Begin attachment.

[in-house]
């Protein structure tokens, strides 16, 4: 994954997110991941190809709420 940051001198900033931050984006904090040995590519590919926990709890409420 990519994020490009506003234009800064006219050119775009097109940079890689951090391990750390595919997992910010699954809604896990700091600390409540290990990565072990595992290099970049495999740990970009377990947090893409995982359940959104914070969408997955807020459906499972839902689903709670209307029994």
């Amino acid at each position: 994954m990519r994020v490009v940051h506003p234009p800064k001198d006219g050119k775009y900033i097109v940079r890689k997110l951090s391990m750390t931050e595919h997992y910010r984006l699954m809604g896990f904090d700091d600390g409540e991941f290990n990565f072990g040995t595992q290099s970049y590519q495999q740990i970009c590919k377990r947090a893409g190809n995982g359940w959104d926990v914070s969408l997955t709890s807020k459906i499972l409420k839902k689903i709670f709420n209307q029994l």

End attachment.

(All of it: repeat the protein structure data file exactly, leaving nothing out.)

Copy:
[in-house]
């Protein structure tokens, strides 16, 4: 994954997110991941190809709420 940051001198900033931050984006904090040995590519590919926990709890409420 990519994020490009506003234009800064006219050119775009097109940079890689951090391990750390595919997992910010699954809604896990700091600390409540290990990565072990595992290099970049495999740990970009377990947090893409995982359940959104914070969408997955807020459906499972839902689903709670209307029994």
């Amino acid at each position: 994954m990519r994020v490009v940051h506003p234009p800064k001198d006219g050119k775009y900033i097109v940079r890689k997110l951090s391990m750390t931050e595919h997992y910010r984006l699954m809604g896990f904090d700091d600390g409540e991941f290990n990565f072990g040995t595992q290099s970049y590519q495999q740990i970009c590919k377990r947090a893409g190809n995982g359940w959104d926990v914070s969408l997955t709890s807020k459906i499972l409420k839902k689903i709670f709420n209307q029994l």